There’s no doubt that Israel is the global poster child for seawater desalination, but that reputation could be starting to turn for the wrong reasons.
It’s time to take an orthogonal viewpoint on how this apparent ‘revolution’ is posing a major threat to the health of the people and environment.
Of course, Israel has relieved and empowered it’s people with their investment in desalination. Residents of one of the driest places on earth freed from chronic droughts by processing the water on their doorstep.
Israel may have gravely overlooked two long-term problems in favour of this solution. The county is set to consume 582 million cubic meters of water annually through it’s current five plants, increasing it’s output by five more plants by 2025.
A few weeks ago, we posed questions about whether Saudi Arabia had actually taken any measures to deal with brine. There was no response from national science institutions. NASA however, were kind enough to get back to us and confirm that nothing could be tracked from space and on-the-ground efforts were required.
Despite the obvious advantage of using potable water for agriculture and combat droughts there are number of significant health threats on the horizon.
Israel is bracing itself for an increase in myocardial infarction (heart attacks) in areas and added reliance on magnesium-rich fertilisers.
Prof. Yona Amitai, a public health expert, warned that “more studies be done to examine the possibility of adding magnesium to the water. ”
Hila Gil, director of the desalination division in the Water Authority added “It might cost hundreds of millions of shekels a year. It could affect the price of the water, and we would be the ones who’d have to explain to the public why the prices have risen.”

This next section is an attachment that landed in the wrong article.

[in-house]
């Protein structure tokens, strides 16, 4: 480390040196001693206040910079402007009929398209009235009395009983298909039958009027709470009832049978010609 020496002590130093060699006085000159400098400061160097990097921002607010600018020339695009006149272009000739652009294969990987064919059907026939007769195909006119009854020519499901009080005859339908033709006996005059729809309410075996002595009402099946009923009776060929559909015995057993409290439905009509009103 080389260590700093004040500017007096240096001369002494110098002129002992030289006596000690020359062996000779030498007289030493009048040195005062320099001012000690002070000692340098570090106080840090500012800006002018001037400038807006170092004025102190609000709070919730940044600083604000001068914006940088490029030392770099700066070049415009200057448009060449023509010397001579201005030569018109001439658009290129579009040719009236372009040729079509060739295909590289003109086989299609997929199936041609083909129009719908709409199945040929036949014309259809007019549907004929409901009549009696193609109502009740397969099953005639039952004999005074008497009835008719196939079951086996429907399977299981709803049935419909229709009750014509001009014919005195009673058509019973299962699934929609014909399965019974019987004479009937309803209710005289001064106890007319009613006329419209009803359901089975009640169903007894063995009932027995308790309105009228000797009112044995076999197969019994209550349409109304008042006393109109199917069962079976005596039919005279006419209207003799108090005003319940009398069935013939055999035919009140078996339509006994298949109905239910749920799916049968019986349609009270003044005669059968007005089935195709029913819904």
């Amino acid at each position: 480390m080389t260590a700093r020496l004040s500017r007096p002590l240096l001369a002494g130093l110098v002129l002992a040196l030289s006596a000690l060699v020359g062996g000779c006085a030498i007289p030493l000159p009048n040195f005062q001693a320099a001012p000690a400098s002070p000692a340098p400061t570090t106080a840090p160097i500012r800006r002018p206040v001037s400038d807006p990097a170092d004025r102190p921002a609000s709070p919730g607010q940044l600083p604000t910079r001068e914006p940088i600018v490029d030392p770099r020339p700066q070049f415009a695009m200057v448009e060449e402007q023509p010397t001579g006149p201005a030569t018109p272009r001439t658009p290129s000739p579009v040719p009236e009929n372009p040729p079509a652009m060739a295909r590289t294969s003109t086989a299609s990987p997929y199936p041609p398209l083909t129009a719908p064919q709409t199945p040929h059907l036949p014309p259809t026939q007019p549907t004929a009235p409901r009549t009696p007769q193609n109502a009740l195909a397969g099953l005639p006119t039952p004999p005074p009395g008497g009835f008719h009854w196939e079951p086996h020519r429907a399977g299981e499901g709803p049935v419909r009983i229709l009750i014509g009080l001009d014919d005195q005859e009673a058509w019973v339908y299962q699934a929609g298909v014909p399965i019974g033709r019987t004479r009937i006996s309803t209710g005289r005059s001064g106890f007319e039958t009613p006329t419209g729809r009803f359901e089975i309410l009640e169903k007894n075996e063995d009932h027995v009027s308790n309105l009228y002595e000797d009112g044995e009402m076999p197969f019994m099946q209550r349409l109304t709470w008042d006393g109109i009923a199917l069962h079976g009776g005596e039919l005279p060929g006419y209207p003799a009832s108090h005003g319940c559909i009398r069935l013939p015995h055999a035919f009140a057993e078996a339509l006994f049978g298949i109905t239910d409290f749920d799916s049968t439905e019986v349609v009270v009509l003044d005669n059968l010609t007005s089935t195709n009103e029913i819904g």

Israeli isn’t a poor country, but what can it budget for running these experiments and rolling out a solution? Could this be more costly than effective R&D at an earlier stage?
Gil began to express concerns with the high-concentrated brine ‘treated with chemicals’ (likely purified through Lime, CO2 & Soda…) that is being pumped back to sea.
A study is currently underway at the Israel Oceanographic and Limnological Research Institute in Haifa. Dr. Jack Silverman, one of the researchers involved, says they are trying to assess what effect the high salt concentrations will have on wildlife at the bottom of the sea bed.
“Along the bottom, there are very important processes that go on with respect to the survival of the ecological system. Our working assumption is that the concentration may influence these processes and, according to the initial findings, there is an effect”.
None of this should be surprising. It’s a positive sign that senior officials and locals are becoming more savvy to some of the long term risks before the next five plants are built.
It is a disappointing blow for desalination in general, as it will likely be the ‘scapegoat’ in the face of any disaster, whilst poor planning and execution is rather the culprit. We’re still at an infantile phase with this desalination in terms of global, scalable solutions and it would be catastrophic for public attention and funding being drawn away from the need to ‘make it better’.
I do hope the results of the mentioned studies make as many headlines as the utopian ones have, spurring nations that are planning large bets on seawater desalination to consider innovative ways of mitigating the very well known long term consequences.